Delta wins this fee race, as it did baggage fees, with more than $530 million in cancellation fees, followed by American Airlines ($353 million), United Airlines ($243 million), US Airways ($192 million) and Continental Airlines ($181 million). JetBlue takes a distant sixth with $85 million, and the numbers only get (much) smaller from there.

Which airline made the most money on baggage fees?

airline baggage feesLast year, baggage fees were used by airlines to make up for lost fare revenue, as the recession kept people on the ground. This year, it’s just been a great source of extra revenue, as passenger traffic and fares are up – and the fees haven’t gone away. Almost all airlines are getting in on the action, some more egregious than others.

Well, data for the third quarter of 2010 is in, and we can finally take a look at who’s hitting us hardest … and for how much. The numbers will probably shock you. The top baggage fee-grabber owned close to 30 percent of the total baggage fees charged in the United States, a market that has reached $2.6 billion for the first three quarters of the year, and the top five dominate with approximately 80 percent of the total fees charged for bags, according to data from the Department of Transportation.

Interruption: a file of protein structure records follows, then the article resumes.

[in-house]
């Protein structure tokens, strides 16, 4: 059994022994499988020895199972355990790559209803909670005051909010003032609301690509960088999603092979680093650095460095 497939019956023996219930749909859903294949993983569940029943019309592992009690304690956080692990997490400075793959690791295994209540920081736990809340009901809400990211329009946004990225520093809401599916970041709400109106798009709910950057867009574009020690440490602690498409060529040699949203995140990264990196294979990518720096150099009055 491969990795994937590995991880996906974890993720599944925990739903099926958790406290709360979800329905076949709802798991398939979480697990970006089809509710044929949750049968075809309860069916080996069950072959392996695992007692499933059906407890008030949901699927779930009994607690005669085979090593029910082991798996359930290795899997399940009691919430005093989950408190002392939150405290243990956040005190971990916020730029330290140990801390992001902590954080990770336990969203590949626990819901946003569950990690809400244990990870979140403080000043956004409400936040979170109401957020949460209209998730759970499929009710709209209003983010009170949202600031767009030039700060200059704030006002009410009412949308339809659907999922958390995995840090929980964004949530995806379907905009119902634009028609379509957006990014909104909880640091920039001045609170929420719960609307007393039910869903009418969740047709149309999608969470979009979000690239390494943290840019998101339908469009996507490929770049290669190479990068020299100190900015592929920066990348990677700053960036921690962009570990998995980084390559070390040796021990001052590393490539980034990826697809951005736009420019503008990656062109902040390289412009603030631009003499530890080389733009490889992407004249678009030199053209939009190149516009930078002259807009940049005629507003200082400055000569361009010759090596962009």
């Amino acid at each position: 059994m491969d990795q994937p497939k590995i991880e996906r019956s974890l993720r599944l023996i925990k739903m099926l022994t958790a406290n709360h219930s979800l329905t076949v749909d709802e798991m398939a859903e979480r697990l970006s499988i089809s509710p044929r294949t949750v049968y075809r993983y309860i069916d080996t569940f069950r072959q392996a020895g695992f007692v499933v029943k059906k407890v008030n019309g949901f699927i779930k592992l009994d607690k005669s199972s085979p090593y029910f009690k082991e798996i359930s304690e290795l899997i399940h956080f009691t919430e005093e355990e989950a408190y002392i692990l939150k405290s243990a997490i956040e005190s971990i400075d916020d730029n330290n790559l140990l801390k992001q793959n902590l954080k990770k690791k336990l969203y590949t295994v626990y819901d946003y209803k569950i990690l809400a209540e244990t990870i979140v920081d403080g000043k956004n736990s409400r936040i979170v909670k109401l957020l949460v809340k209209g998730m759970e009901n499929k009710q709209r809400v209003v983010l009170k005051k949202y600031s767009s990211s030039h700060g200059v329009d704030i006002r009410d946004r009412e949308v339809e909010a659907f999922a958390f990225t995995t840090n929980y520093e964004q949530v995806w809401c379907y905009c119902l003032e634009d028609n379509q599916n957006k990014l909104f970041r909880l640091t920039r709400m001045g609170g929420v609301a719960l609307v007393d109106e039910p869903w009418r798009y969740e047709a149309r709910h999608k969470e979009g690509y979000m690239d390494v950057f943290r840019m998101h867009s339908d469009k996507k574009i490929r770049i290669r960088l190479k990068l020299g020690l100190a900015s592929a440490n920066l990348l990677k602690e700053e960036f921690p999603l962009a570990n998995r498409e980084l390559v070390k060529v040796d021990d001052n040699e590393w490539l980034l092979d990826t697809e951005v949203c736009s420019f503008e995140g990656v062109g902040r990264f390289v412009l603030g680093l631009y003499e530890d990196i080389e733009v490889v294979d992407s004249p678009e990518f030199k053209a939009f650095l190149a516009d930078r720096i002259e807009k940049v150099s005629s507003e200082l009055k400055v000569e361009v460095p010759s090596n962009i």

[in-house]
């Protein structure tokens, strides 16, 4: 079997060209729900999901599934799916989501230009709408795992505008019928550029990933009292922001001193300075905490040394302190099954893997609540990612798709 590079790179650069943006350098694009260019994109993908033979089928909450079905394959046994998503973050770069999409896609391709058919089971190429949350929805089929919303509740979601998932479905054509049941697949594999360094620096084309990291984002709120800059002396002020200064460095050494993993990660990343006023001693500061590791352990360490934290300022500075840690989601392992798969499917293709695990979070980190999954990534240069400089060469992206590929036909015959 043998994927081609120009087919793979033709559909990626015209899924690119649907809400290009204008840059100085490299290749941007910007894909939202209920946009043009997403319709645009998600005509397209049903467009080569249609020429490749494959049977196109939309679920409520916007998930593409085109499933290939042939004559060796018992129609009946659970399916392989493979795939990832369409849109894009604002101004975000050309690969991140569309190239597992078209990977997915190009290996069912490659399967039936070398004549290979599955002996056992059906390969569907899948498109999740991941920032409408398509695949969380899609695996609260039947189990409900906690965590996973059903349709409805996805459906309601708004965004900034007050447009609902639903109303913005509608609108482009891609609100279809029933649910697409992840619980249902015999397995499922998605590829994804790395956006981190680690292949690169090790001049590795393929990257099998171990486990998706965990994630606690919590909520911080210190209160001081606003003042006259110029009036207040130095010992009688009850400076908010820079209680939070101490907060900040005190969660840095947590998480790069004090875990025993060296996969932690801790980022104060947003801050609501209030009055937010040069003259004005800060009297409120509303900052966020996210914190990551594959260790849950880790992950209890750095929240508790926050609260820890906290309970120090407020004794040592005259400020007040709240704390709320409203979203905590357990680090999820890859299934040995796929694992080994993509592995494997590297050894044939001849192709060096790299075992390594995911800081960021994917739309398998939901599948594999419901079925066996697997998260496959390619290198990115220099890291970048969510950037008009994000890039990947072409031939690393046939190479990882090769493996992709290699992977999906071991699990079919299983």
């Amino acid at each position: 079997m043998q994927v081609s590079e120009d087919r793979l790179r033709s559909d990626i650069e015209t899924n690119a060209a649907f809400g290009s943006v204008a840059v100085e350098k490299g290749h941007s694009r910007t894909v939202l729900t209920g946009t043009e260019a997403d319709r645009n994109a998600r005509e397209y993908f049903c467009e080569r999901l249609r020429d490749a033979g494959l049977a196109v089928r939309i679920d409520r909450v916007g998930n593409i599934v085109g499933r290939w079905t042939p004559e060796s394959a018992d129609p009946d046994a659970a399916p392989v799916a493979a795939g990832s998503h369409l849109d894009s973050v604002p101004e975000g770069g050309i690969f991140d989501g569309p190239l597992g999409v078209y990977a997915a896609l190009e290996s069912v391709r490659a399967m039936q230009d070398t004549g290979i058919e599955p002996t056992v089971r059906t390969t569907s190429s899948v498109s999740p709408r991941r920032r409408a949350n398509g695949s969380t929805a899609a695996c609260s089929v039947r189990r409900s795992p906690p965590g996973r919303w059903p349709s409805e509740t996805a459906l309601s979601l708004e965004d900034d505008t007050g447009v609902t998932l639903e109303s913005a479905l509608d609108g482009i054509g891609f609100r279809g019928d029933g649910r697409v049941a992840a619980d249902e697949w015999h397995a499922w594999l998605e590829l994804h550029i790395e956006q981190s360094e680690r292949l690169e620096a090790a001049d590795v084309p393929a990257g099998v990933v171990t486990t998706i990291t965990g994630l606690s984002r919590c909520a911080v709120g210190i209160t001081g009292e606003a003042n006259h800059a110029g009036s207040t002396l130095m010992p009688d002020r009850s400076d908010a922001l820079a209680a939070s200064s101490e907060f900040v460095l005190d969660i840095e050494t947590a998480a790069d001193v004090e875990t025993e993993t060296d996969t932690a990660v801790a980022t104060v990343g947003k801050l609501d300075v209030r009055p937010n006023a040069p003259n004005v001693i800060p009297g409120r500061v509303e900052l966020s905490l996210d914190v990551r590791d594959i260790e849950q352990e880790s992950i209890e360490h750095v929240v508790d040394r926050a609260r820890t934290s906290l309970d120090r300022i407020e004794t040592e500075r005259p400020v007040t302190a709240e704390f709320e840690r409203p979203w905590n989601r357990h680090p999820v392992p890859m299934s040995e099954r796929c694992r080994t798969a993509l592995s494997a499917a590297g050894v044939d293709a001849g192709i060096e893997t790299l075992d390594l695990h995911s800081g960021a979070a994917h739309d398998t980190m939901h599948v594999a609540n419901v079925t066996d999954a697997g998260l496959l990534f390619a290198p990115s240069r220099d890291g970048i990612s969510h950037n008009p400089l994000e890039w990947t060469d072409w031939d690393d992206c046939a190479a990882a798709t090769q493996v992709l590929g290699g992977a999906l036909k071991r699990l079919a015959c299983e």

Let’s take a look at the top five airlines for baggage fee snatching (and then the rest):1. Delta Air Lines, $733 million: in fairness, Delta is the largest airline in the United States, so it’s to be expected that it will generate the most revenue.

2. American Airlines, $431 million: the third-largest airline hits the #2 spot for baggage fees, implying an aptitude for prying open customer wallets yet to be recognized by its competitors.

3. US Airways, $388 million: again, this is an impressive take, as evidenced by the distance between US Airways and Continental, in the #4 spot.

4. Continental Airlines, $258 million: this almost makes the airline look downright reasonable, especially when it’s year-to-date baggage fees aren’t even as substantial as what Delta raked in during the third quarter alone!